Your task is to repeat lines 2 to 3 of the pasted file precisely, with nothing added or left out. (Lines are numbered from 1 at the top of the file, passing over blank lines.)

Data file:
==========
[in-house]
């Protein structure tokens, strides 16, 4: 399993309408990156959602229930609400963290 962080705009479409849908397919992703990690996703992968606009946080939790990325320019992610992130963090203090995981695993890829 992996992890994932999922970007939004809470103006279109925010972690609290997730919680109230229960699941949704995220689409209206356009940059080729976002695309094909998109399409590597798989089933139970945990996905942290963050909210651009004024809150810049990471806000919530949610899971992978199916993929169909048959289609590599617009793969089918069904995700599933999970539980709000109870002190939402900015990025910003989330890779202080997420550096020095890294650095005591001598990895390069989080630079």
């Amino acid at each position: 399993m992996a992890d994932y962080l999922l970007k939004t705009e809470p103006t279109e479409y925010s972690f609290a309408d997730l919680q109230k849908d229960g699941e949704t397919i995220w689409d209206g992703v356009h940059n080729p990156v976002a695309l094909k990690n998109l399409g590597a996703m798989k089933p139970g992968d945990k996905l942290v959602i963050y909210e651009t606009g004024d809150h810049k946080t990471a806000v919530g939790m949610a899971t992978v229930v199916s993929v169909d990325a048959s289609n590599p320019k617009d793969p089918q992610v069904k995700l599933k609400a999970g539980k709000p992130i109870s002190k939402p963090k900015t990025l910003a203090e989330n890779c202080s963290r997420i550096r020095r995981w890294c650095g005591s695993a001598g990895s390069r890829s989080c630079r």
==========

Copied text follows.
């Protein structure tokens, strides 16, 4: 399993309408990156959602229930609400963290 962080705009479409849908397919992703990690996703992968606009946080939790990325320019992610992130963090203090995981695993890829 992996992890994932999922970007939004809470103006279109925010972690609290997730919680109230229960699941949704995220689409209206356009940059080729976002695309094909998109399409590597798989089933139970945990996905942290963050909210651009004024809150810049990471806000919530949610899971992978199916993929169909048959289609590599617009793969089918069904995700599933999970539980709000109870002190939402900015990025910003989330890779202080997420550096020095890294650095005591001598990895390069989080630079």
């Amino acid at each position: 399993m992996a992890d994932y962080l999922l970007k939004t705009e809470p103006t279109e479409y925010s972690f609290a309408d997730l919680q109230k849908d229960g699941e949704t397919i995220w689409d209206g992703v356009h940059n080729p990156v976002a695309l094909k990690n998109l399409g590597a996703m798989k089933p139970g992968d945990k996905l942290v959602i963050y909210e651009t606009g004024d809150h810049k946080t990471a806000v919530g939790m949610a899971t992978v229930v199916s993929v169909d990325a048959s289609n590599p320019k617009d793969p089918q992610v069904k995700l599933k609400a999970g539980k709000p992130i109870s002190k939402p963090k900015t990025l910003a203090e989330n890779c202080s963290r997420i550096r020095r995981w890294c650095g005591s695993a001598g990895s390069r890829s989080c630079r």